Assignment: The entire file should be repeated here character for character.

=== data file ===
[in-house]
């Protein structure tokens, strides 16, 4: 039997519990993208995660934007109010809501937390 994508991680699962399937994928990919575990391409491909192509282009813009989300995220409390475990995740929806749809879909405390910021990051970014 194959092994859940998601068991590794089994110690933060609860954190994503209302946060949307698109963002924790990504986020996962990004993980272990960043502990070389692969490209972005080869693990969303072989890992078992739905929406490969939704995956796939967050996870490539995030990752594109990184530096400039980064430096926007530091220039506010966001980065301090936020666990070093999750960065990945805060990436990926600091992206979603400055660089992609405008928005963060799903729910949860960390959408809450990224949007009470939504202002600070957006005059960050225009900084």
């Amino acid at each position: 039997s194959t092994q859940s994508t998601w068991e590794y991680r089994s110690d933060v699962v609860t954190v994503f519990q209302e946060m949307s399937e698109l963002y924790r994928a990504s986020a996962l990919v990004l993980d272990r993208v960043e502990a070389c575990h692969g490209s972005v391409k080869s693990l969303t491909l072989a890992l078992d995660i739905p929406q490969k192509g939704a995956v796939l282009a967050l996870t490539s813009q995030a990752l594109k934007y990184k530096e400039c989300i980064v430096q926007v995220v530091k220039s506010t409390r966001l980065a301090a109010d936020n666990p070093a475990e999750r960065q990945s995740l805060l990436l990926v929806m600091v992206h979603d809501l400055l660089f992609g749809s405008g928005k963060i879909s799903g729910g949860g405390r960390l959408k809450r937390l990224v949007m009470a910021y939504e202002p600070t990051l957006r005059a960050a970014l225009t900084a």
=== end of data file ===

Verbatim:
[in-house]
């Protein structure tokens, strides 16, 4: 039997519990993208995660934007109010809501937390 994508991680699962399937994928990919575990391409491909192509282009813009989300995220409390475990995740929806749809879909405390910021990051970014 194959092994859940998601068991590794089994110690933060609860954190994503209302946060949307698109963002924790990504986020996962990004993980272990960043502990070389692969490209972005080869693990969303072989890992078992739905929406490969939704995956796939967050996870490539995030990752594109990184530096400039980064430096926007530091220039506010966001980065301090936020666990070093999750960065990945805060990436990926600091992206979603400055660089992609405008928005963060799903729910949860960390959408809450990224949007009470939504202002600070957006005059960050225009900084």
């Amino acid at each position: 039997s194959t092994q859940s994508t998601w068991e590794y991680r089994s110690d933060v699962v609860t954190v994503f519990q209302e946060m949307s399937e698109l963002y924790r994928a990504s986020a996962l990919v990004l993980d272990r993208v960043e502990a070389c575990h692969g490209s972005v391409k080869s693990l969303t491909l072989a890992l078992d995660i739905p929406q490969k192509g939704a995956v796939l282009a967050l996870t490539s813009q995030a990752l594109k934007y990184k530096e400039c989300i980064v430096q926007v995220v530091k220039s506010t409390r966001l980065a301090a109010d936020n666990p070093a475990e999750r960065q990945s995740l805060l990436l990926v929806m600091v992206h979603d809501l400055l660089f992609g749809s405008g928005k963060i879909s799903g729910g949860g405390r960390l959408k809450r937390l990224v949007m009470a910021y939504e202002p600070t990051l957006r005059a960050a970014l225009t900084a």